Obviously this would be very difficult to monitor. It would need to be hosted at an unannounced course, one guaranteed to have never been played by any of the field, one which no cadre of competitors had used espionage to discover the identity of and then paid a shady man to map with a measuring device.
In fact it is so difficult to foresee happening it redefines the phrase “pie in the sky”.
But this is a column of make-believe. So let’s just imagine it. Suddenly we’d discover which golfers had a talent and instinct for visualising yardages, for playing with touch and feel, rather than relying on distances forensically pre-determined by weeks of flight analysis. It would be different and a good thing.
3. No Caddies
No cleaning of clubs. No towel wetting. No unthinking provision of tee pegs and new balls. No reminders that it’s time to consume a calorie-consistent flapjack or half a litre of mineral-enriched, forest fruit-flavoured water. No repeats of favoured tips and mottos. No slightly-weird and needy relationship patterns.
It’s tough suggesting that a group of good people lose a week’s wages. But it’s only one week.
We want to see which players actually stand taller on their own two feet. And which crumble when sweet nothings are no longer whispered in their ear by those gnarly men and women who’ve seen it all before.
4. Hire clubs
Forget limiting technology, at this tournament the golfers will be assigned random sets of sticks, with research undertaken to determine what they have used in the past so everyone is hitting balls with clubs they’ve never previously used in competition.
No more propping themselves up with technology. We want to know how good YOU are.
Not your clubs. Not your balls. You.
5. No Practice Swings
One shot, one swing at it.
Who duffs? Who excels? Who is over-reliant on lots of swinging-till-I-feel-right? Who thrives and who flounders? I’d like to know.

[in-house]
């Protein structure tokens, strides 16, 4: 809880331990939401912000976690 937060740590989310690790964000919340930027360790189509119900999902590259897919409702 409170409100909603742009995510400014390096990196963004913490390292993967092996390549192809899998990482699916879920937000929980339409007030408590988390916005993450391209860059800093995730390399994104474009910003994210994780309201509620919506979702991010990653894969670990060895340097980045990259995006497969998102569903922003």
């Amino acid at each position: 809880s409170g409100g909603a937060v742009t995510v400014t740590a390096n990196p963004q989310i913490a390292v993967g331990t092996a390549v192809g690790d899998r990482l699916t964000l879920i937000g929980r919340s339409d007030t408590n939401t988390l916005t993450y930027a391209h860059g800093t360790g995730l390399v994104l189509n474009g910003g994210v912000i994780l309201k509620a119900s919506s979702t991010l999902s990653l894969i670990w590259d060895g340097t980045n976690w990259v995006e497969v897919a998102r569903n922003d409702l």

6. Only Ten Clubs In The Bag
Probably the only innovation discussed here which could ever be realised and also the one that really, really should be. Consideration might also be given to reducing the number down to eight and even six.
Here’s the nub of the matter: as it currently stands golfers are able to both bolster their weakness and stack up their strengths. Fourteen is not just plenty, it’s too many.
Bring that number down and suddenly there is a conundrum: which part of the bag loses options? The multiplicity of wedges or those rescuing the long game?
With fewer options the balance between skills and frailties will become more of an imbalance, which is exactly as it should be. Variety might be re-introduced to the game. Skill sets won’t be so hidden by the vast armoury of modern technology and neither will flaws.
Forget making it a one-off, let’s make it the norm.
7. Seasonal innovations
Why does the European Tour not have more seasonal narratives? Why not take inspiration from the Tour de France’s Mountain, Points, Young Rider and Team classifications?
Rather than spring the Rookie of the Year result on us in Dubai, why not create a year-long storyline?
How about classification for the Links events or those that take place in the desert? Maybe points allocated for the low round every day, rather like cycling’s sprints?
What about countries collecting points for top finishers every week? European Tour golfers are known for taking great pride in the success of their countrymen and enjoying great (and friendly) rivalry with other nations. Is there not potential for social media buzz among those players and their fans? Think of the Fastest Hole –
Clearly some of these ideas are a little fanciful, but the point is that the future of format tinkering can go beyond mere scoring and match length. Doing so would allow us to look at golf (and golfers) through a fresh set of eyes, something genuinely new for the sport and intriguing for those who watch it.
And remember: If any of these ideas take off, you read it here first.
By Matt Cooper